Data integrity – 40 years of innovation

Written By Reagan Nyandoro


laptop with email letterbox graphic - uk postcodes for web

Having access to reliable data is increasingly important within commerce and industry, as well as in our everyday lives. Amazingly, 2014 marks 40 years since the inception of one of the UK’s earliest national data schemes: the introduction of the postcode across every British town. Whilst the postcode may appear at first glance to be a relatively insignificant string of letters and numbers, in reality it is an innovation that has revolutionised the way we are able to make and manage deliveries: from a personal letter through to commercial loads.

Fast forward 40 years and accurate data is even more vital for many industries.  In fact, big data is a critical part of optimising transport management, with postcodes forming just one of the key parts of the data needed to operate an efficient supply chain. However, the importance of accessible and available data such as a postcode is often overlooked

Accurate data in optimised transport systems

It’s important to have all the right data in your system. It’s surprising how often clients don’t have the full address details, including accurate postcode data and country codes in the right field on their system. The technology is certainly there to support this data, but problems can be caused by simple user error or by lack of investment in setup time to capture and enter the data completely and accurately. Although often a manual process, if captured properly this data only needs to be entered once in a thorough and systematic way. Workarounds are a common cause of data mismanagement; many times the problem to getting the right data is that it is not solved at source. Often it can be viewed as too difficult to enforce discipline in getting the right data the first time around, so you spend your life correcting the problem over and over again. There is an old saying that goes “I can’t afford to do it right, but I can afford to do it twice!”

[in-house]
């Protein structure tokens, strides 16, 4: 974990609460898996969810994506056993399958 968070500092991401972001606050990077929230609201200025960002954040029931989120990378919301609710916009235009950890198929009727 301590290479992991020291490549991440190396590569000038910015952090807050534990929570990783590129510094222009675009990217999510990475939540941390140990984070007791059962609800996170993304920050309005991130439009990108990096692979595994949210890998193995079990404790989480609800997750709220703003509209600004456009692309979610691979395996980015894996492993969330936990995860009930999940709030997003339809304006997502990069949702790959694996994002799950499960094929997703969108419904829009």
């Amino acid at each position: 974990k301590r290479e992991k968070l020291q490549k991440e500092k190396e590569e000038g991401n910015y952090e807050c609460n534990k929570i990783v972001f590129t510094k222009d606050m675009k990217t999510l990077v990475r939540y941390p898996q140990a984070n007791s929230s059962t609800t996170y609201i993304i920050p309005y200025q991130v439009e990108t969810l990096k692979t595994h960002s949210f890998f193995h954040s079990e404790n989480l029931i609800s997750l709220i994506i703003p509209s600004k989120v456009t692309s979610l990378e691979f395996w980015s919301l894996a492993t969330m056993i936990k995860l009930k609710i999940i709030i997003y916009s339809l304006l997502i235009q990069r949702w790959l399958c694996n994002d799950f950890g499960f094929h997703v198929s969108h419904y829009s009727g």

Just having access to large amounts of data isn’t enough to eradicate waste in the supply chain. The accuracy of data and how it is used is also critical to successful transport optimisation.  This involves understanding issues such as the weight and volume of the load as well as exactly where it is going.  Incorrect data will almost certainly result in inefficient routes and over or under filled vehicles – both major causes of waste in the supply chain.

Data integrity in transport management also applies to the weight and dimensions of SKUs.  For example, JCB has over 170,000 different parts in their warehouse, all of which need to be weighed and measured to ensure the optimum sized carton is selected. These details are then stored in a massive parts database.

Selecting the right size of cartons also effects utilisation on a pallet. In our experience, companies can lose up to 40% inefficiency in product utilisation by not optimising their product cartons on the pallet that they are transported on.

Investing time now to significantly reduce costs later

Our systems are capable of managing large amounts of data quickly and efficiently to automate processes, reduce waste and optimise transport management. Our optimisation techniques use heuristic algorithms which enable us to get optimum results quickly.   However, one of the biggest challenges when implementing transport management systems for a new client is the quality, accessibility and accuracy of their data.  Over twenty years of experience in transport management has proven to us that it is well worth spending time to ensure that companies have detailed and accurate data on their systems. Investing the right amount of time at this stage will almost certainly save time and significantly reduce costs when the 3T systems are fully implemented.

It’s hard to imagine the UK without the postcode system. Its use has evolved over the years – from a tool for addressing and sorting letters, to a massive database with a range of functions that underpin many business processes across the UK.  However, the key to using this data effectively has been integrity, accuracy and attention to detail – a message that is equally applicable to companies involved in logistics.

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